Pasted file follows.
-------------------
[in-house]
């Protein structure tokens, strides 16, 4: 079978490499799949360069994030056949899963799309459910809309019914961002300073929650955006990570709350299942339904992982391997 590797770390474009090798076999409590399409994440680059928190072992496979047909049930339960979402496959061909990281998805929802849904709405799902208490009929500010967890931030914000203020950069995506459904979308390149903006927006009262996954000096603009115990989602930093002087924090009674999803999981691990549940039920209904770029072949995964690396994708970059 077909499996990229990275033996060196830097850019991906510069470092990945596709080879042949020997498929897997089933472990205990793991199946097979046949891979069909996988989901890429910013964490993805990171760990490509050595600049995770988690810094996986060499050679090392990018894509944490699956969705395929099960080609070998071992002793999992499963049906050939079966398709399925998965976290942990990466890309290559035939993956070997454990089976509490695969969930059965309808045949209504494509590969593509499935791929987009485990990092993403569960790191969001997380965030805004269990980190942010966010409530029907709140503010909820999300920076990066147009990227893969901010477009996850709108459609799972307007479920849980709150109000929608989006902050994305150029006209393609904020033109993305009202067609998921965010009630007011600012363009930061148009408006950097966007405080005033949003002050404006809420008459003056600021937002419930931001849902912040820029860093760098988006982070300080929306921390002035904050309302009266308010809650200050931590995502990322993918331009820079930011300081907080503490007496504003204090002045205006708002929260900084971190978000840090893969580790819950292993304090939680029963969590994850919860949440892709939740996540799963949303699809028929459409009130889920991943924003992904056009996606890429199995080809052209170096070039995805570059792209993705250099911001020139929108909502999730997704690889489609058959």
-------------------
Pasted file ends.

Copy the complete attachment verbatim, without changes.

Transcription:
[in-house]
């Protein structure tokens, strides 16, 4: 079978490499799949360069994030056949899963799309459910809309019914961002300073929650955006990570709350299942339904992982391997 590797770390474009090798076999409590399409994440680059928190072992496979047909049930339960979402496959061909990281998805929802849904709405799902208490009929500010967890931030914000203020950069995506459904979308390149903006927006009262996954000096603009115990989602930093002087924090009674999803999981691990549940039920209904770029072949995964690396994708970059 077909499996990229990275033996060196830097850019991906510069470092990945596709080879042949020997498929897997089933472990205990793991199946097979046949891979069909996988989901890429910013964490993805990171760990490509050595600049995770988690810094996986060499050679090392990018894509944490699956969705395929099960080609070998071992002793999992499963049906050939079966398709399925998965976290942990990466890309290559035939993956070997454990089976509490695969969930059965309808045949209504494509590969593509499935791929987009485990990092993403569960790191969001997380965030805004269990980190942010966010409530029907709140503010909820999300920076990066147009990227893969901010477009996850709108459609799972307007479920849980709150109000929608989006902050994305150029006209393609904020033109993305009202067609998921965010009630007011600012363009930061148009408006950097966007405080005033949003002050404006809420008459003056600021937002419930931001849902912040820029860093760098988006982070300080929306921390002035904050309302009266308010809650200050931590995502990322993918331009820079930011300081907080503490007496504003204090002045205006708002929260900084971190978000840090893969580790819950292993304090939680029963969590994850919860949440892709939740996540799963949303699809028929459409009130889920991943924003992904056009996606890429199995080809052209170096070039995805570059792209993705250099911001020139929108909502999730997704690889489609058959």